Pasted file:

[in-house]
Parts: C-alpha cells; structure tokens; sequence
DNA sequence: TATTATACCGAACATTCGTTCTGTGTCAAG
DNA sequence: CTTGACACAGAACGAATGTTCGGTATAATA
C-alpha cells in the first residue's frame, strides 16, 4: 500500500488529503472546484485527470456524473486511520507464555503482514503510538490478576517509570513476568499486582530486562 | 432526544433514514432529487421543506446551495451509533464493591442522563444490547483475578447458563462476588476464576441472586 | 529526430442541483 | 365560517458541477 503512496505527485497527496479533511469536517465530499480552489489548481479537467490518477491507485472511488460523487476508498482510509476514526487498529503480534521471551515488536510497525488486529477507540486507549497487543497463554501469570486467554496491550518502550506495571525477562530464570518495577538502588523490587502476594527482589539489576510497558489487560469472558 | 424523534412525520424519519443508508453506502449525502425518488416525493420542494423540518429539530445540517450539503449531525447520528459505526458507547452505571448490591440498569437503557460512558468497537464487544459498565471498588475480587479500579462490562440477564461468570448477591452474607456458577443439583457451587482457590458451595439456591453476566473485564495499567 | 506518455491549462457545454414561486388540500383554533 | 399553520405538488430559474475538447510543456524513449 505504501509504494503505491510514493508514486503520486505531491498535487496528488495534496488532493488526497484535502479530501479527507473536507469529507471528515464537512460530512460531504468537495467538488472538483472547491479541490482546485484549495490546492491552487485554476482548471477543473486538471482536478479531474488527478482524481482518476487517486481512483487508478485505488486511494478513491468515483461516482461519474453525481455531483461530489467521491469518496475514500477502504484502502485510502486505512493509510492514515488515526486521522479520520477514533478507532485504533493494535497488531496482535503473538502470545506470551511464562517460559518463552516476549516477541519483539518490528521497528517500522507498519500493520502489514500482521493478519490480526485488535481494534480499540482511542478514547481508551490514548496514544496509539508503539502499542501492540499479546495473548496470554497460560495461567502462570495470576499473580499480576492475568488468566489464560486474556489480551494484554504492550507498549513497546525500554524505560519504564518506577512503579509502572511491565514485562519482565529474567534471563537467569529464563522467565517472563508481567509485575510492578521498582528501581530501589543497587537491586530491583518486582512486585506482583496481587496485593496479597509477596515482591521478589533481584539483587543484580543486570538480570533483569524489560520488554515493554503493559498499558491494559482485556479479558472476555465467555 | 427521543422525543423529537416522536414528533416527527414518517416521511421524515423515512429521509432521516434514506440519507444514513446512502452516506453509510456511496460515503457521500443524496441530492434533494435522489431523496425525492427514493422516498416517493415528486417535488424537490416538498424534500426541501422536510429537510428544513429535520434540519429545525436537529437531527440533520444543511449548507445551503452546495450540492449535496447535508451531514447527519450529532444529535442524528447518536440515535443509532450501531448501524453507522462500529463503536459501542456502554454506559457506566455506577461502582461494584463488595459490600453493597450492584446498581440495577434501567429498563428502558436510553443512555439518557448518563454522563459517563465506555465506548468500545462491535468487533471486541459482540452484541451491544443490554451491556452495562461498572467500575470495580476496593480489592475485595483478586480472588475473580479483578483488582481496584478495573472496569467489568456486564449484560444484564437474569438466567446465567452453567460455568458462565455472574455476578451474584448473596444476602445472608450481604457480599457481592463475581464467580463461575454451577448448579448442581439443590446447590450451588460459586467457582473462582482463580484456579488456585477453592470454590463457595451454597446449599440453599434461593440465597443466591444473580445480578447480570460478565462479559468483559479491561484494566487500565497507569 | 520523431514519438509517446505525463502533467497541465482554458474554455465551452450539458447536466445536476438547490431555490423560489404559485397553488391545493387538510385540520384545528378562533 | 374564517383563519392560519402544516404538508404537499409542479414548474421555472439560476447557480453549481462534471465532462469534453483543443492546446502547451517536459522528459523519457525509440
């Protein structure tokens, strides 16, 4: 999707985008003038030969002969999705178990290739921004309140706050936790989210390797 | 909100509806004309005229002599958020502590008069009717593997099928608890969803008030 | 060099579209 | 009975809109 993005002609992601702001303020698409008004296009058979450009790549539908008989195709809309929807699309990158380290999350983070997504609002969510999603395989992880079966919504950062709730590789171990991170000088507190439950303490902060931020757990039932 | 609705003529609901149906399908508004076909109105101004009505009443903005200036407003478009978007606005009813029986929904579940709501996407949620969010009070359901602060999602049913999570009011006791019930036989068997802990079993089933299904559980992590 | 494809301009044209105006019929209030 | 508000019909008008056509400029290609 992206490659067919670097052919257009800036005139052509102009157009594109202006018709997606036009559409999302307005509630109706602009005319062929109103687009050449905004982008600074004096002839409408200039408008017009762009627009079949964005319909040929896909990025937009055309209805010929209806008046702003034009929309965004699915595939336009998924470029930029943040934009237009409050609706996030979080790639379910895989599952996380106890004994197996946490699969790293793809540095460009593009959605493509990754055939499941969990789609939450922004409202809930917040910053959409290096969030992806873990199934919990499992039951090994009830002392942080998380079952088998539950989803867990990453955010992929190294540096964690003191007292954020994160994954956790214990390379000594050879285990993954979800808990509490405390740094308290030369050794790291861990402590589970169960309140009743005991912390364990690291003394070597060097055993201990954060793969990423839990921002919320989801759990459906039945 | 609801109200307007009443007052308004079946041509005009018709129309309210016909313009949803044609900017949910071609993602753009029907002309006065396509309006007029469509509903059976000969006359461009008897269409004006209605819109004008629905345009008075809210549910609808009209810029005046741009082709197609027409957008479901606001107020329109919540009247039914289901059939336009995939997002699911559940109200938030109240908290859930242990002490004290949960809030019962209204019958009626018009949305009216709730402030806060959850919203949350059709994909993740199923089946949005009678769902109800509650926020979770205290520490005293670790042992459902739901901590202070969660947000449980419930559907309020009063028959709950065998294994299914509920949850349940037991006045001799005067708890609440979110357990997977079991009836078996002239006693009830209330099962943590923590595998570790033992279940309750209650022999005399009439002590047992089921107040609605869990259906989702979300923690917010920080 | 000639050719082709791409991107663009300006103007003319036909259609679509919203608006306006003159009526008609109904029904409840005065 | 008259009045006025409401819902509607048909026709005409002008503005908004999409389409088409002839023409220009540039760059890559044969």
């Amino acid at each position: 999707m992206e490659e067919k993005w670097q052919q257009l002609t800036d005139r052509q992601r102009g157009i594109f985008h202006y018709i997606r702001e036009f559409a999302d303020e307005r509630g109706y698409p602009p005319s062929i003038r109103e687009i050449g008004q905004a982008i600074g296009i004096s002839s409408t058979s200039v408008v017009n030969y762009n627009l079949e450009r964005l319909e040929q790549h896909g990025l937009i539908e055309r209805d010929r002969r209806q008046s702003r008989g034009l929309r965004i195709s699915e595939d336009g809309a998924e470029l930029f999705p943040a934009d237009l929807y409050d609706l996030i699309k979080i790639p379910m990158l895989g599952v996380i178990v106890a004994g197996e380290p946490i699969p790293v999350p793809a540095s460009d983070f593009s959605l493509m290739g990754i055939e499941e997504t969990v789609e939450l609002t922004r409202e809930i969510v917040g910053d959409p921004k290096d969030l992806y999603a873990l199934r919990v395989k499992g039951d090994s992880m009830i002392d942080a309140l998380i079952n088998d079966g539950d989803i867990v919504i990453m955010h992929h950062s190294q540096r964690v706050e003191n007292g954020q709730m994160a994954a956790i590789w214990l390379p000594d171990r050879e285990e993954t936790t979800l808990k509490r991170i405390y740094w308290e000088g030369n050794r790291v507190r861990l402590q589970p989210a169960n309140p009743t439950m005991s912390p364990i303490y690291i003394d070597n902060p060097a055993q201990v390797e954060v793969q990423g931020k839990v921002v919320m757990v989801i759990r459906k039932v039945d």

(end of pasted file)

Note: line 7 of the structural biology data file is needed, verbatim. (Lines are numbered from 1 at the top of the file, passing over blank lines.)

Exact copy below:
């Amino acid at each position: 999707m992206e490659e067919k993005w670097q052919q257009l002609t800036d005139r052509q992601r102009g157009i594109f985008h202006y018709i997606r702001e036009f559409a999302d303020e307005r509630g109706y698409p602009p005319s062929i003038r109103e687009i050449g008004q905004a982008i600074g296009i004096s002839s409408t058979s200039v408008v017009n030969y762009n627009l079949e450009r964005l319909e040929q790549h896909g990025l937009i539908e055309r209805d010929r002969r209806q008046s702003r008989g034009l929309r965004i195709s699915e595939d336009g809309a998924e470029l930029f999705p943040a934009d237009l929807y409050d609706l996030i699309k979080i790639p379910m990158l895989g599952v996380i178990v106890a004994g197996e380290p946490i699969p790293v999350p793809a540095s460009d983070f593009s959605l493509m290739g990754i055939e499941e997504t969990v789609e939450l609002t922004r409202e809930i969510v917040g910053d959409p921004k290096d969030l992806y999603a873990l199934r919990v395989k499992g039951d090994s992880m009830i002392d942080a309140l998380i079952n088998d079966g539950d989803i867990v919504i990453m955010h992929h950062s190294q540096r964690v706050e003191n007292g954020q709730m994160a994954a956790i590789w214990l390379p000594d171990r050879e285990e993954t936790t979800l808990k509490r991170i405390y740094w308290e000088g030369n050794r790291v507190r861990l402590q589970p989210a169960n309140p009743t439950m005991s912390p364990i303490y690291i003394d070597n902060p060097a055993q201990v390797e954060v793969q990423g931020k839990v921002v919320m757990v989801i759990r459906k039932v039945d």